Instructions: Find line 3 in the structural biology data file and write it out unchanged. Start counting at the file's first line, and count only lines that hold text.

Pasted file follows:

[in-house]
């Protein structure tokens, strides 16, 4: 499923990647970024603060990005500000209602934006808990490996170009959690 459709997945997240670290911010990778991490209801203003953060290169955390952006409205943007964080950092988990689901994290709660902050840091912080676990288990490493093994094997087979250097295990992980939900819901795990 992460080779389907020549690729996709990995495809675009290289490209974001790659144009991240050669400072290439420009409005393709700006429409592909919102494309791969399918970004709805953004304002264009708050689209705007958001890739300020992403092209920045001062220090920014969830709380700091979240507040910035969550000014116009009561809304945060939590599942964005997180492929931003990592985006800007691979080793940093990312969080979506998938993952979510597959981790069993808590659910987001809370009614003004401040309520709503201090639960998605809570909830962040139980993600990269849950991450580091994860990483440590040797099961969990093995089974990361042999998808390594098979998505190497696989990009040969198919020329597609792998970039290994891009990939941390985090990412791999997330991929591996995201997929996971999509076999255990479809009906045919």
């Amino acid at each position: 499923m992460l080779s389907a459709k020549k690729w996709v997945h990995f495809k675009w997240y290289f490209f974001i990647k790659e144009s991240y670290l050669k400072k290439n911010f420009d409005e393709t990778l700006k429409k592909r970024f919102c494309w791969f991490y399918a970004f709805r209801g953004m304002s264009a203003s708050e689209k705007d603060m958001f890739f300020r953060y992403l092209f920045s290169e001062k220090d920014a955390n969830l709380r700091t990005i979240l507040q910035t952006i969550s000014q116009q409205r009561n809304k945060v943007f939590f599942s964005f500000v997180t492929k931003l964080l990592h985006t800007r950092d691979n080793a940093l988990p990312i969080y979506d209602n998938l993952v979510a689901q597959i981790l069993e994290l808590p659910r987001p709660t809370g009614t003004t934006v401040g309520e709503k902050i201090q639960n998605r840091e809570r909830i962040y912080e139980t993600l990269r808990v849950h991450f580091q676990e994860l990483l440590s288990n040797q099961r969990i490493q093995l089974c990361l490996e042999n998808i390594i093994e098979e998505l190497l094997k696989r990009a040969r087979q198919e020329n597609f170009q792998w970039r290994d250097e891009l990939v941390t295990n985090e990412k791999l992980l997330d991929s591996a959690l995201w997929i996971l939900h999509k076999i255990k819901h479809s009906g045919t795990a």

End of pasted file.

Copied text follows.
């Amino acid at each position: 499923m992460l080779s389907a459709k020549k690729w996709v997945h990995f495809k675009w997240y290289f490209f974001i990647k790659e144009s991240y670290l050669k400072k290439n911010f420009d409005e393709t990778l700006k429409k592909r970024f919102c494309w791969f991490y399918a970004f709805r209801g953004m304002s264009a203003s708050e689209k705007d603060m958001f890739f300020r953060y992403l092209f920045s290169e001062k220090d920014a955390n969830l709380r700091t990005i979240l507040q910035t952006i969550s000014q116009q409205r009561n809304k945060v943007f939590f599942s964005f500000v997180t492929k931003l964080l990592h985006t800007r950092d691979n080793a940093l988990p990312i969080y979506d209602n998938l993952v979510a689901q597959i981790l069993e994290l808590p659910r987001p709660t809370g009614t003004t934006v401040g309520e709503k902050i201090q639960n998605r840091e809570r909830i962040y912080e139980t993600l990269r808990v849950h991450f580091q676990e994860l990483l440590s288990n040797q099961r969990i490493q093995l089974c990361l490996e042999n998808i390594i093994e098979e998505l190497l094997k696989r990009a040969r087979q198919e020329n597609f170009q792998w970039r290994d250097e891009l990939v941390t295990n985090e990412k791999l992980l997330d991929s591996a959690l995201w997929i996971l939900h999509k076999i255990k819901h479809s009906g045919t795990a």